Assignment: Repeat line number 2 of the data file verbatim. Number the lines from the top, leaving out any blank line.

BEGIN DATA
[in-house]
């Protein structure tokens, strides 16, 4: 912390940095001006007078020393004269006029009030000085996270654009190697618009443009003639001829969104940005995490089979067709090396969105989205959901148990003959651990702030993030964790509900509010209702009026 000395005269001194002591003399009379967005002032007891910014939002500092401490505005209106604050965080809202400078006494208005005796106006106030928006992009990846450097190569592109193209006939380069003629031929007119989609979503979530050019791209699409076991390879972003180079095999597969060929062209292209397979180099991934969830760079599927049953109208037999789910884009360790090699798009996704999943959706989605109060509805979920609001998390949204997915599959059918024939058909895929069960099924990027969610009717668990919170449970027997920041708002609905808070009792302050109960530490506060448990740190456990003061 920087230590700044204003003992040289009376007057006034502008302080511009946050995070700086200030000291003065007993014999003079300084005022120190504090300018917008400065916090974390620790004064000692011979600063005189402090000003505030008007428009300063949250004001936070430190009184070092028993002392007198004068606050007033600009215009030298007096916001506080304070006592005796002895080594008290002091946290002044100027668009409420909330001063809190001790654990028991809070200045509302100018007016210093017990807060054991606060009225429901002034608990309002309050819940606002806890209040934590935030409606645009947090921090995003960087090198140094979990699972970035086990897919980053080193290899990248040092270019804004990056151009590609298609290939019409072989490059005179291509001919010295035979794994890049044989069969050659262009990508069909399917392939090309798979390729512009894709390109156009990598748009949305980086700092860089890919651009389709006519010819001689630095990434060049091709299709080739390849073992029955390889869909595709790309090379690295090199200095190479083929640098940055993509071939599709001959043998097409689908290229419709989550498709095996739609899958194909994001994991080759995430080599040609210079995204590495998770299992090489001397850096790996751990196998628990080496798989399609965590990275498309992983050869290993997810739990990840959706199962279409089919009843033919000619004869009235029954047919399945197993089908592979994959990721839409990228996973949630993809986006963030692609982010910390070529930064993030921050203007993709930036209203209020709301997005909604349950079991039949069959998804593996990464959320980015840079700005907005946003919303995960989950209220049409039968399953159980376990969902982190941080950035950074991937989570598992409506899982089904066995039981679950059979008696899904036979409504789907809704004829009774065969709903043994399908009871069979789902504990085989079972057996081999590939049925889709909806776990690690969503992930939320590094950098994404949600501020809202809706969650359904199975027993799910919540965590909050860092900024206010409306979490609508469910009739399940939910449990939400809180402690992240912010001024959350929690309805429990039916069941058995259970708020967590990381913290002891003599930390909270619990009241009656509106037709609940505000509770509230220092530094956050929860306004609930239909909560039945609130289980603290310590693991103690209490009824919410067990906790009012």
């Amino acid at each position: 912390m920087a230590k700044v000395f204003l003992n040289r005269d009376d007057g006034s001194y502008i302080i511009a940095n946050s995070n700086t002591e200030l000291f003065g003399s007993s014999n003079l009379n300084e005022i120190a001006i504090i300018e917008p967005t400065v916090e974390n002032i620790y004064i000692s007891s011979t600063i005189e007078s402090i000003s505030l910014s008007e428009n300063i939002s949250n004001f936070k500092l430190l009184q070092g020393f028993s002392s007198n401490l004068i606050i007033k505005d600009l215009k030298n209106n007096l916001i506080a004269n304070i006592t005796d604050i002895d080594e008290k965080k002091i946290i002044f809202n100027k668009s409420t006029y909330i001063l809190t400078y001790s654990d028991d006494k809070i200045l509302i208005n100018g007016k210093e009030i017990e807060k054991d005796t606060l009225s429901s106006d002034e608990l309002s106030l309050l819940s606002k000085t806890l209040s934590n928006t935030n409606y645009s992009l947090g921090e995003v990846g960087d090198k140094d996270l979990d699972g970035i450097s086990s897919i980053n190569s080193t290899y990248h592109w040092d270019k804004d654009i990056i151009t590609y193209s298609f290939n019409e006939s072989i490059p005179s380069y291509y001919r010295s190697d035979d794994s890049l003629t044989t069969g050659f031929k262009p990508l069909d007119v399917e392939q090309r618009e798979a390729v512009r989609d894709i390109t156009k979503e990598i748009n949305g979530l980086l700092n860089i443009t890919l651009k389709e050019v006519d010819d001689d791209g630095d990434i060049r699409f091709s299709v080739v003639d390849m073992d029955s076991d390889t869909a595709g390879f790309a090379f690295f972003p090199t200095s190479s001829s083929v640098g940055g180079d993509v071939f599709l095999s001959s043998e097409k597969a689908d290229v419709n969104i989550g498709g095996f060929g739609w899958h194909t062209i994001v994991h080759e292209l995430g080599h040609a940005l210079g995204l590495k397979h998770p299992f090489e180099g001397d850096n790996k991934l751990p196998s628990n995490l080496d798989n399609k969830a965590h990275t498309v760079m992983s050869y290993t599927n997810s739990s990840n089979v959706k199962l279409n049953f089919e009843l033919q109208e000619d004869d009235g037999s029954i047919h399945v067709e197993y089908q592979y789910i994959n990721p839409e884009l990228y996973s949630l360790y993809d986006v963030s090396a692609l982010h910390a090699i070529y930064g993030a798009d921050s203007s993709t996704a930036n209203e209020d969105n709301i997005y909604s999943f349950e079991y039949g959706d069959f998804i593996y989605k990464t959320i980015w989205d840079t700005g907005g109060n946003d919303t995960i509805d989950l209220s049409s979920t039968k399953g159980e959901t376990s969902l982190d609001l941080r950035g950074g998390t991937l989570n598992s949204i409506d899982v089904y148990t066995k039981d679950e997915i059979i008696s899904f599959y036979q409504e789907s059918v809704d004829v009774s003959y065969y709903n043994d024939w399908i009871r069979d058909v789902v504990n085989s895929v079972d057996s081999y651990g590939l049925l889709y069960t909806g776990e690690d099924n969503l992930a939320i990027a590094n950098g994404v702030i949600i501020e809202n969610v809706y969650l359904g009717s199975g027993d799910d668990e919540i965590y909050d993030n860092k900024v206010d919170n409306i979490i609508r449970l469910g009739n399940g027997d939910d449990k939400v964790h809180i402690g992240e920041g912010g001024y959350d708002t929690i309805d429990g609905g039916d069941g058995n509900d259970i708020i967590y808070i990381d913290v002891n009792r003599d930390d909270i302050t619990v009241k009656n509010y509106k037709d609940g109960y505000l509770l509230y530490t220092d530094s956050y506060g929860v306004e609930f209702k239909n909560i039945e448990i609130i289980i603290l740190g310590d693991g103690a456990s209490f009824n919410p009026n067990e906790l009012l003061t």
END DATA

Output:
């Protein structure tokens, strides 16, 4: 912390940095001006007078020393004269006029009030000085996270654009190697618009443009003639001829969104940005995490089979067709090396969105989205959901148990003959651990702030993030964790509900509010209702009026 000395005269001194002591003399009379967005002032007891910014939002500092401490505005209106604050965080809202400078006494208005005796106006106030928006992009990846450097190569592109193209006939380069003629031929007119989609979503979530050019791209699409076991390879972003180079095999597969060929062209292209397979180099991934969830760079599927049953109208037999789910884009360790090699798009996704999943959706989605109060509805979920609001998390949204997915599959059918024939058909895929069960099924990027969610009717668990919170449970027997920041708002609905808070009792302050109960530490506060448990740190456990003061 920087230590700044204003003992040289009376007057006034502008302080511009946050995070700086200030000291003065007993014999003079300084005022120190504090300018917008400065916090974390620790004064000692011979600063005189402090000003505030008007428009300063949250004001936070430190009184070092028993002392007198004068606050007033600009215009030298007096916001506080304070006592005796002895080594008290002091946290002044100027668009409420909330001063809190001790654990028991809070200045509302100018007016210093017990807060054991606060009225429901002034608990309002309050819940606002806890209040934590935030409606645009947090921090995003960087090198140094979990699972970035086990897919980053080193290899990248040092270019804004990056151009590609298609290939019409072989490059005179291509001919010295035979794994890049044989069969050659262009990508069909399917392939090309798979390729512009894709390109156009990598748009949305980086700092860089890919651009389709006519010819001689630095990434060049091709299709080739390849073992029955390889869909595709790309090379690295090199200095190479083929640098940055993509071939599709001959043998097409689908290229419709989550498709095996739609899958194909994001994991080759995430080599040609210079995204590495998770299992090489001397850096790996751990196998628990080496798989399609965590990275498309992983050869290993997810739990990840959706199962279409089919009843033919000619004869009235029954047919399945197993089908592979994959990721839409990228996973949630993809986006963030692609982010910390070529930064993030921050203007993709930036209203209020709301997005909604349950079991039949069959998804593996990464959320980015840079700005907005946003919303995960989950209220049409039968399953159980376990969902982190941080950035950074991937989570598992409506899982089904066995039981679950059979008696899904036979409504789907809704004829009774065969709903043994399908009871069979789902504990085989079972057996081999590939049925889709909806776990690690969503992930939320590094950098994404949600501020809202809706969650359904199975027993799910919540965590909050860092900024206010409306979490609508469910009739399940939910449990939400809180402690992240912010001024959350929690309805429990039916069941058995259970708020967590990381913290002891003599930390909270619990009241009656509106037709609940505000509770509230220092530094956050929860306004609930239909909560039945609130289980603290310590693991103690209490009824919410067990906790009012």